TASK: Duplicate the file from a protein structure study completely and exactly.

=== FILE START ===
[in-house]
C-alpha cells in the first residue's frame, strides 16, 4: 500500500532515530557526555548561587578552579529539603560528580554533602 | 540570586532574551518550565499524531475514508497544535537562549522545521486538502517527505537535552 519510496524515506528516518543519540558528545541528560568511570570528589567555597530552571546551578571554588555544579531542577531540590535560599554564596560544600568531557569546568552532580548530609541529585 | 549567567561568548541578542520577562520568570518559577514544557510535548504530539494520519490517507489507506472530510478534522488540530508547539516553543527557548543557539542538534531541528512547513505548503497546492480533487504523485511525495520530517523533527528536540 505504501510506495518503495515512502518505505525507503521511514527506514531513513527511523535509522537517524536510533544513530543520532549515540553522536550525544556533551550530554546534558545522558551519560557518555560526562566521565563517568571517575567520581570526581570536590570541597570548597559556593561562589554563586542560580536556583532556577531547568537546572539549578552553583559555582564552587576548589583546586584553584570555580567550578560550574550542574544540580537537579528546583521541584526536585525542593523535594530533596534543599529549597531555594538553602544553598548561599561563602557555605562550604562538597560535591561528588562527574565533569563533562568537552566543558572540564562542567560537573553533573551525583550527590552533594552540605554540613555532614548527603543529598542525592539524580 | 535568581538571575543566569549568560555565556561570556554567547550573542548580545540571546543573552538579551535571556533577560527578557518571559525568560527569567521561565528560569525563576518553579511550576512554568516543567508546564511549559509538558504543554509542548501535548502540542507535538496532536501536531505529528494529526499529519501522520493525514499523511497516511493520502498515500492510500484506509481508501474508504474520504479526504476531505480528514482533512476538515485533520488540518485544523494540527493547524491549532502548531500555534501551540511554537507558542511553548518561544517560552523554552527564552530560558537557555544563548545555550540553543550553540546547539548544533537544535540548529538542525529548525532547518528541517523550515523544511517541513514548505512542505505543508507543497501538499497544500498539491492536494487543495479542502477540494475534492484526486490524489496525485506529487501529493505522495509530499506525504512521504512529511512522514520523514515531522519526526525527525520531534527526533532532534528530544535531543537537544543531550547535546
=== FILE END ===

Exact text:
[in-house]
C-alpha cells in the first residue's frame, strides 16, 4: 500500500532515530557526555548561587578552579529539603560528580554533602 | 540570586532574551518550565499524531475514508497544535537562549522545521486538502517527505537535552 519510496524515506528516518543519540558528545541528560568511570570528589567555597530552571546551578571554588555544579531542577531540590535560599554564596560544600568531557569546568552532580548530609541529585 | 549567567561568548541578542520577562520568570518559577514544557510535548504530539494520519490517507489507506472530510478534522488540530508547539516553543527557548543557539542538534531541528512547513505548503497546492480533487504523485511525495520530517523533527528536540 505504501510506495518503495515512502518505505525507503521511514527506514531513513527511523535509522537517524536510533544513530543520532549515540553522536550525544556533551550530554546534558545522558551519560557518555560526562566521565563517568571517575567520581570526581570536590570541597570548597559556593561562589554563586542560580536556583532556577531547568537546572539549578552553583559555582564552587576548589583546586584553584570555580567550578560550574550542574544540580537537579528546583521541584526536585525542593523535594530533596534543599529549597531555594538553602544553598548561599561563602557555605562550604562538597560535591561528588562527574565533569563533562568537552566543558572540564562542567560537573553533573551525583550527590552533594552540605554540613555532614548527603543529598542525592539524580 | 535568581538571575543566569549568560555565556561570556554567547550573542548580545540571546543573552538579551535571556533577560527578557518571559525568560527569567521561565528560569525563576518553579511550576512554568516543567508546564511549559509538558504543554509542548501535548502540542507535538496532536501536531505529528494529526499529519501522520493525514499523511497516511493520502498515500492510500484506509481508501474508504474520504479526504476531505480528514482533512476538515485533520488540518485544523494540527493547524491549532502548531500555534501551540511554537507558542511553548518561544517560552523554552527564552530560558537557555544563548545555550540553543550553540546547539548544533537544535540548529538542525529548525532547518528541517523550515523544511517541513514548505512542505505543508507543497501538499497544500498539491492536494487543495479542502477540494475534492484526486490524489496525485506529487501529493505522495509530499506525504512521504512529511512522514520523514515531522519526526525527525520531534527526533532532534528530544535531543537537544543531550547535546